When Manasseh dies, his evil son, Amon, becomes king of Judah. “And he did not humble himself before the Lord, as his father Manasseh had humbled himself; but Amon trespassed more and more.” So Amon’s servants kill him. Then his son, Josiah, becomes the next king of Judah.

Josiah is only eight years old when he takes the throne. Josiah reigns for thirty-one years. “And he did what was right in the sight of the Lord, and walked in the ways of his father David; he did not turn aside to the right hand or to the left.” When Josiah is sixteen years old, he begins seeking the Lord; and when he turns twenty, he begins purging the land of all the false gods.

This is when we are introduced to Jeremiah. Jeremiah is a young man who is called into ministry in the thirteenth year of Josiah’s reign. The Lord has a very specific calling on the life of Jeremiah. God is going to use him to send a message to Judah. Like Moses in the Exodus Era and Gideon in the Judges Era, Jeremiah questions if he is up to the calling. God tells Jeremiah the same thing that he told Moses and Gideon — that He, the Lord God Almighty, will be the One doing the work. Jeremiah, like the others, will simply be an instrument in the Lord’s hand.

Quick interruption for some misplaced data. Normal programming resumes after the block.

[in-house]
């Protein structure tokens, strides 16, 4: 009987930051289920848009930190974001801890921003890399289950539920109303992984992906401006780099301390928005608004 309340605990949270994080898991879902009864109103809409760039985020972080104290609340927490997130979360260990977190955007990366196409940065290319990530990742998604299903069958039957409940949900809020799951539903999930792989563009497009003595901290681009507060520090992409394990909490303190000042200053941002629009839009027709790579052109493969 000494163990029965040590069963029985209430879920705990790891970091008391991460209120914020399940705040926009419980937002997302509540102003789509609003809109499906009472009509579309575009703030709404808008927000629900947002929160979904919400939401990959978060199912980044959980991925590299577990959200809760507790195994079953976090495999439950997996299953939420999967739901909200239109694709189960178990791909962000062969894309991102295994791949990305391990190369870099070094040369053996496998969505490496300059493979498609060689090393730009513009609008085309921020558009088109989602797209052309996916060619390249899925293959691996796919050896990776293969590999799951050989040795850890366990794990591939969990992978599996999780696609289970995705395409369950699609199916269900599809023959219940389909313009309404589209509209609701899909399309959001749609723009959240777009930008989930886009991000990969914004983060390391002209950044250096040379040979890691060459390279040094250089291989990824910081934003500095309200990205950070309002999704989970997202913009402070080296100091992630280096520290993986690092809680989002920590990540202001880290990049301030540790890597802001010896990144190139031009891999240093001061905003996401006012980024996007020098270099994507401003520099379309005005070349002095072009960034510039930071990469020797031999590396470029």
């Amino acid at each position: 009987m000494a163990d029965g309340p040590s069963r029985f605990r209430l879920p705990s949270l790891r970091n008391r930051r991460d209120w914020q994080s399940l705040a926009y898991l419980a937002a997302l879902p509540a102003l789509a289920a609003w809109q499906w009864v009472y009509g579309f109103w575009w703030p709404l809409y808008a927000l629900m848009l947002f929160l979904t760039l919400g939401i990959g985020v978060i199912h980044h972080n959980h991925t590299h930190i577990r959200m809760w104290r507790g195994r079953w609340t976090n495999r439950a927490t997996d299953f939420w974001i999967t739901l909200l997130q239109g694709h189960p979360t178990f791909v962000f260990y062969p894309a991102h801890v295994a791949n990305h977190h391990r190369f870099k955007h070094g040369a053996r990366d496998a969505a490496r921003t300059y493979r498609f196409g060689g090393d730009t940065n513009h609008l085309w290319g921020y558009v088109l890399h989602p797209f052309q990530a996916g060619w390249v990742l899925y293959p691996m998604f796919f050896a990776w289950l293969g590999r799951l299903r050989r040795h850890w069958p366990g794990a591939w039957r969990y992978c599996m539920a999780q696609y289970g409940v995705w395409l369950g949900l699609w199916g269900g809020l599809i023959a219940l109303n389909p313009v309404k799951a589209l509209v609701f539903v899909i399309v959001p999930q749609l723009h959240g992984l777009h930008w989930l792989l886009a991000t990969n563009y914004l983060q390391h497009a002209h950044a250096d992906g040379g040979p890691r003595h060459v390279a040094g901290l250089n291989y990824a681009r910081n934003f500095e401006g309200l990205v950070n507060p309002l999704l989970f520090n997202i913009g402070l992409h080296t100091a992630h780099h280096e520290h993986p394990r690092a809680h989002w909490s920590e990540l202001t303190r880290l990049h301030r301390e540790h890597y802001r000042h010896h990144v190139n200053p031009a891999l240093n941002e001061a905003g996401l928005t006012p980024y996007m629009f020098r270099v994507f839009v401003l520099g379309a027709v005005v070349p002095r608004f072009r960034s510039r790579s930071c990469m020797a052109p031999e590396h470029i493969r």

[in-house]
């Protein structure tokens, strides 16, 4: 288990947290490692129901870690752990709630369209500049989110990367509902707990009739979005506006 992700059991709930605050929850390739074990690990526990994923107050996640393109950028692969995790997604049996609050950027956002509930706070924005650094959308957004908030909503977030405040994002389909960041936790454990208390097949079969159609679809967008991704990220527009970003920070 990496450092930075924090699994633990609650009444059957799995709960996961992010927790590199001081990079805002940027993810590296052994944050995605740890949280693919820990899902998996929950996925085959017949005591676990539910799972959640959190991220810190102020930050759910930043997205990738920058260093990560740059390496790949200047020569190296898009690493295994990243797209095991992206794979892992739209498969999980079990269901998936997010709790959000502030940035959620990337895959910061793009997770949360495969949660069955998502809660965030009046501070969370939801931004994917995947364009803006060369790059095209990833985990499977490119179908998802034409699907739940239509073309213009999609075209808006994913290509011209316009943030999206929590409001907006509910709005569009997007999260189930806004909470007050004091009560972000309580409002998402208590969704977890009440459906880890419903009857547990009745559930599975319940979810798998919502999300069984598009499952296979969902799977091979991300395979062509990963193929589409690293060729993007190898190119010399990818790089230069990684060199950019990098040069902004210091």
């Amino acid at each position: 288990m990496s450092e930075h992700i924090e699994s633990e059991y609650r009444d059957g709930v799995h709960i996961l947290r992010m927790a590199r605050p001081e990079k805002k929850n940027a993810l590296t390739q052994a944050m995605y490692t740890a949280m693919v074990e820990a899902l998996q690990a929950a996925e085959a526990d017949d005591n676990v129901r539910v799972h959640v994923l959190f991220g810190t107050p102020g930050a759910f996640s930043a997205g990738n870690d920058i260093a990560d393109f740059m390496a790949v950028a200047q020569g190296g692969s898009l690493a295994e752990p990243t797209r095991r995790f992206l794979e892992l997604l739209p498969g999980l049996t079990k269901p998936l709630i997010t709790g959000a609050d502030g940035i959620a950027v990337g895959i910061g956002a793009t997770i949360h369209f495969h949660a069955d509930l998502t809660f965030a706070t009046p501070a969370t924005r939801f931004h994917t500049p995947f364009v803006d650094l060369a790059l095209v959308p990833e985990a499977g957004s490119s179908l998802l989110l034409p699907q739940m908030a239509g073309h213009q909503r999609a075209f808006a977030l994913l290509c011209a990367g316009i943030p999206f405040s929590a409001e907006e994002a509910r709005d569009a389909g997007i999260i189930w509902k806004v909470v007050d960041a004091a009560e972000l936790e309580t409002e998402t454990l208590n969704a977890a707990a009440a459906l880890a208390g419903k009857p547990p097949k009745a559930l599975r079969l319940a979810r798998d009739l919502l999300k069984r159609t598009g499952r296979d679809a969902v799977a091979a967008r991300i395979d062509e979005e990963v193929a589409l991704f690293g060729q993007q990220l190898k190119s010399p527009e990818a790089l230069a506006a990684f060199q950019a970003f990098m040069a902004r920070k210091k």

God warns Jeremiah that the people “will fight against you, but they shall not prevail against you. For I am with you.” So the Lord sends Jeremiah to Jerusalem to bring a case against His people. “For My people have committed two evils: They have forsaken Me, the fountain of living waters, and hewn themselves cisterns – broken cisterns that can hold no water.” The people have left the life-giving Lord for lifeless false gods which could never quench their thirst.

The Lord compares the people to a harlot, a weed, and a person so dirty that no amount of washing could make them clean. The people are in need of the Lord and the coming Savior who will shed His blood for the stains of our sin so that we may be clean before the Lord and have true life. And when Jesus Christ arrives on the scene,  He will cry out to the people – “If anyone thirsts, let him come to Me and drink. He who believes in Me, as the Scripture has said, out of his heart will flow rivers of living water” (John 7:37). Jesus’ invitation is open to all. Anyone who puts their trust in Him will receive the Holy Spirit who will seal your salvation and change your heart of stone to a heart that is pleasing to the Lord and will be a blessing to others. 

More from Jeremiah tomorrow, so keep reading. (2 Kings 21:1-9, 2 Chronicles 33:1-9, 2 Kings 21:10-17, 2 Chronicles 33:10-19, 2 Kings 21:18, 2 Chronicles 33:20, 2 Kings 21:19-26, 2 Chronicles 33:21-25, 2 Kings 22:1-2, 2 Chronicles 34:1-7, Jeremiah 1:1-2:22)

From today’s reading in Tyndale’s One Year Chronological Bible dated 7/28:

“For since the beginning of the world men have not heard nor perceived by the ear, nor has the eye seen any God besides You, Who acts for the one who waits for Him. You meet him who rejoices and does righteousness, who remembers You in Your ways. You are indeed angry, for we have sinned— in these ways we continue; and we need to be saved. But we are all like an unclean thing, and all our righteousnesses are like filthy rags.”